Unfortunately, it turns out that my recent disappointment with The Big Bang Theory is only one small part of a much larger trend: anti-Asian racism in the West. This racism occurs in all media types, such as in newspapers (with these recent articles in the Canadian publications The Toronto Star and Macleans magazine), Facebook (for example, this new Australian anti-Asian Facebook group), YouTube (as seen through the ramblings of the infamous “UCLA Girl“), and of course, hit sitcoms and films in America.
This racism is malignant and festering, and the scariest thing about it is that it doesn’t even try to be covert, as much of the discrimination in the West does. The killings of Indian students in Australia over the last year and the recent rape and murder of Asian university students Tosha Thakkar in Sydney, Australia, and Qian Liu in Toronto, Canada, expose how deep-seated this hatred is. And although I wish I could blog otherwise, this intense loathing is not limited to the sentiments of a few parochial rubes–it’s a dominant Western ideology.
The low-brow Facebook “like” titled “Trying to figure out if your [sic] in Asia or Australia when your [sic] in the city” managed to acquire over 12,000 members in a matter of days despite having a wall full of pro-colonial rhetoric and comments such as “we should shoot them on site,” while the counter-racist Facebook group “‘Too Asian’? TALK BACK” dwindles at just over 1,000 members. Meanwhile, little-miss-UCLA’s father revealed that her viral rambling was meant to be only one part of a series of vlogs that clearly neither he nor she saw anything wrong with. This isn’t even the first time that some of the most widely read Canadian publications have made gross generalizations about Asians. And despite the poor reviews for the blatantly Orientalist Sex and the City 2, the fact remains that it was still the highest grossing rom-com in 2010.
Edward Said, who coined the term “Orientalism” in his book of the same name, stresses that it is hardly a new development in Western thought. It dates back to the days of Marco Polo’s [alleged] travels to the exotic-but-inferior “East.” But nowadays, as the economies of China and India continue to expand, recent anti-Asian backlash from white-pride supporters is hitting the West hard. And this time it’s taking a different turn than back in the days of the Head Tax and the Komagata Maru.
As IT and outsourcing become the way of the future, closet white supremacists fear for their jobs, their social benefits, and what they see as their “loss of culture” as they slowly begin to realize, in terror, that due to the phenomenon of the birth dearth, our economies depend on immigrants to stay afloat. These small-minded lunatics resent every sushi restaurant they pass when they deign to make their way downtown. They grimace when they find that their walk-in doctor’s appointment is received by a olive-skinned face. They scowl when they hear fireworks on festival dates that are not known to them.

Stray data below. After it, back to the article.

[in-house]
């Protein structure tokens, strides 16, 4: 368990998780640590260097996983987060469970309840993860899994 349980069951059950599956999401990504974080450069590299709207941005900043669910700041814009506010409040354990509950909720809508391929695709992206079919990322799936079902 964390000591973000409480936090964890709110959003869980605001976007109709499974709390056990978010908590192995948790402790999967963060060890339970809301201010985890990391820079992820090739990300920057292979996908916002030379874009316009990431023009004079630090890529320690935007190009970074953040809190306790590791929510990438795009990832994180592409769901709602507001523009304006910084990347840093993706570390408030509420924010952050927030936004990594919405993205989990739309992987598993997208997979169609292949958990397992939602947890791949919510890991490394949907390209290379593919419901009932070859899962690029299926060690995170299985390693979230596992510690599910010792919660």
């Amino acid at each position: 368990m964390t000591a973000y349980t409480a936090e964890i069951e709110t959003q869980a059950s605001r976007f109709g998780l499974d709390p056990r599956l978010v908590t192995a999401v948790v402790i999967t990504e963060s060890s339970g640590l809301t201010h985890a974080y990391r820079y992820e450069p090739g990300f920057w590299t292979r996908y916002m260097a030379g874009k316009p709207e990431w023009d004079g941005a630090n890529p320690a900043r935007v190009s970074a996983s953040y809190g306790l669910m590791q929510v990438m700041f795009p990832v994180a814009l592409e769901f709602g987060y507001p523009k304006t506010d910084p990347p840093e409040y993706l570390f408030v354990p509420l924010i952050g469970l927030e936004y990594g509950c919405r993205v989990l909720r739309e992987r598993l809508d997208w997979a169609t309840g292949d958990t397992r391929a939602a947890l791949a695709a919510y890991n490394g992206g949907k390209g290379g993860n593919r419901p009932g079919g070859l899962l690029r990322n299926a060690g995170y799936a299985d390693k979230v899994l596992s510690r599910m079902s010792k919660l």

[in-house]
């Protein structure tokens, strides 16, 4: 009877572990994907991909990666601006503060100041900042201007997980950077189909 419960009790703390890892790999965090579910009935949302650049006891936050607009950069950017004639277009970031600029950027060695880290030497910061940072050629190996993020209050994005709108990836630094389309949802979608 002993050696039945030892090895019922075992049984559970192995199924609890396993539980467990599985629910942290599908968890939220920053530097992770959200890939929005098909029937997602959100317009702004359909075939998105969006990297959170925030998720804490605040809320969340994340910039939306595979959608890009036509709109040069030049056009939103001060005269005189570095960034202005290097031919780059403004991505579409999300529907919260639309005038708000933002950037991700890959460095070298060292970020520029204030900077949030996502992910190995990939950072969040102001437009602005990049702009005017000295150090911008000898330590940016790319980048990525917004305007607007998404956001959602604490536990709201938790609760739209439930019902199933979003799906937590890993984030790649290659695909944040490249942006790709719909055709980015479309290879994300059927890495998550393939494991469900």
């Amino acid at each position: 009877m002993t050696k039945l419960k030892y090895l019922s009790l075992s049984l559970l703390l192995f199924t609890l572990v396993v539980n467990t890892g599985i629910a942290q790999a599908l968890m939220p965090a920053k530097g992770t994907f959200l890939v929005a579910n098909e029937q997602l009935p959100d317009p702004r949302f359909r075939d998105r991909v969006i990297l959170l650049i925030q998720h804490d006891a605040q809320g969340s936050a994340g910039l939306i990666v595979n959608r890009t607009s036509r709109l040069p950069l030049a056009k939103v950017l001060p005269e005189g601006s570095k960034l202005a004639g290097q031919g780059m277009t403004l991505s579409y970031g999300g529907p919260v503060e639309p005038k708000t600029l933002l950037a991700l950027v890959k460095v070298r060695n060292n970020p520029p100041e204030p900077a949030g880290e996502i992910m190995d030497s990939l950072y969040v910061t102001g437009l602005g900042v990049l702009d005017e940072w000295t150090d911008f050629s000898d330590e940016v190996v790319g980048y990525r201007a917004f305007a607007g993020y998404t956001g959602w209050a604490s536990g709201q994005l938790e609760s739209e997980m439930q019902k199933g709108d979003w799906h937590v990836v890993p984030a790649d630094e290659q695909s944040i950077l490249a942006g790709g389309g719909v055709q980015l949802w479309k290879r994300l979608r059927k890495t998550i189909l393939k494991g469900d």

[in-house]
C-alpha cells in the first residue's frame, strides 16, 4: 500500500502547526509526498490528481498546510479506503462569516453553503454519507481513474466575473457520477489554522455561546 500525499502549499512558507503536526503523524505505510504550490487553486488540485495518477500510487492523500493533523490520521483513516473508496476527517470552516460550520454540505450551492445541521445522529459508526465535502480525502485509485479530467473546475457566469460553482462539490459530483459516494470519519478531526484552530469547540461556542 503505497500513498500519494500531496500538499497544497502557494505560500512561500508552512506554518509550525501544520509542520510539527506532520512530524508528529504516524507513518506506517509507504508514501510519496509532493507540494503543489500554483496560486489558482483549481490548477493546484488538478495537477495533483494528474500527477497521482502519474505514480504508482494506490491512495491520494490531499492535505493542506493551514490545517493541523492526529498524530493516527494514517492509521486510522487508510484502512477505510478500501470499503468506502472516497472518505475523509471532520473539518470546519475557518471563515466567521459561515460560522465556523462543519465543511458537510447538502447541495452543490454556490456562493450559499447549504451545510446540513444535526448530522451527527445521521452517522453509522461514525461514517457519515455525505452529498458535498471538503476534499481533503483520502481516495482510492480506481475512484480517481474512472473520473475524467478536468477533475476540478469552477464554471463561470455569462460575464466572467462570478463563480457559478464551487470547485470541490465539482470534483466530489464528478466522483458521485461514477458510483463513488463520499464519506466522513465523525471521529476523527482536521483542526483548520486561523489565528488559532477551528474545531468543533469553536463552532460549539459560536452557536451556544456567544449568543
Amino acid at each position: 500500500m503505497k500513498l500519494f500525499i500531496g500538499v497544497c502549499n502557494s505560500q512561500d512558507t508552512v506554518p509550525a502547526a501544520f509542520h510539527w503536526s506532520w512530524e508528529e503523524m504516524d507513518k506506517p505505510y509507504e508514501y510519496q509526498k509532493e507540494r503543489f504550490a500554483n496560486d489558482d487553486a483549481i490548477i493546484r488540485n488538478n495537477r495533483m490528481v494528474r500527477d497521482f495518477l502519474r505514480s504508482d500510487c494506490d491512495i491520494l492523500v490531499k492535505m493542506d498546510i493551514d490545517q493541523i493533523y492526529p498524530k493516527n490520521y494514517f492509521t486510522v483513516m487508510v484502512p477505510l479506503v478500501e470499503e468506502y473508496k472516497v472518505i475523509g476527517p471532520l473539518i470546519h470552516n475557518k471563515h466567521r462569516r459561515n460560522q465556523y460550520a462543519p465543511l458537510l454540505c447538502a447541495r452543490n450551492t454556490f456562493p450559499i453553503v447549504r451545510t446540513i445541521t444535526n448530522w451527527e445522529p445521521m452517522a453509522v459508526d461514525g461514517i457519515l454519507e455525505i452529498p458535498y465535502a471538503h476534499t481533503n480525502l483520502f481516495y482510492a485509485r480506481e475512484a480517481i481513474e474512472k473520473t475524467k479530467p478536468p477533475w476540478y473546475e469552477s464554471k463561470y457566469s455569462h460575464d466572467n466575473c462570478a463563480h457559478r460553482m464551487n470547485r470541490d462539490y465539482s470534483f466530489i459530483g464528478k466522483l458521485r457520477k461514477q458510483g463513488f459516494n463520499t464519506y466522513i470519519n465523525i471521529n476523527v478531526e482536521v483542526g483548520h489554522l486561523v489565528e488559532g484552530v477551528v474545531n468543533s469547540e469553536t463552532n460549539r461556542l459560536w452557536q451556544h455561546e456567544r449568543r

Anti-Asian racism has existed since the pre-Columbus era, but this particular wave of racism is different in one fundamental way: in these particular cases, Anti-Asian racism is almost exclusively targeting students. But unfortunately for the racists, our governments still need immigrants.
And the Western governments’ immigrants of choice? The professional, educated class.
This time, the wave of racism is tinged with a hint of not only fear of the unknown, but flat-out jealousy. Unlike stereotypes towards other racialized groups, it is the stereotype of the smart, over-achieving, academically-gifted-but-socially-stunted Asian that prevails in current media. So-called “credible” newspapers dish with condescension and mock-concern about the tribulations of the “unassimilated” Asian student while Asian actors struggle to get roles outside of “the smart one” or “the nerdy one.” Positive media representation of Asians is hard to come by, and this is only if Asian actors manage to find roles at all.
Yet even so, note the tone of envy in UCLA girl’s voice, as she rails about her annoyance at the amount of friends Asians have to call; the loud, weekly get-togethers which she’s neither been invited to nor had the privilege of holding herself; and the horrors of the Asian extended family system while she is left to “fend for herself”–something she claims Asians do not know how to do.
I don’t know, UCLA girl, with a professional class of diaspora living around the world, rapidly growing economies, and major world powers despite what you tactlessly dubbed “the tsunami thing,” Asia seems to be doing quite well for itself.
Globalization is unavoidable. Larger-scale interracial dating, Hakka restaurants, and cultural mixing are not only inevitable, but embraceable aspects of the future. Nationalism died with the 20th century. So get over it.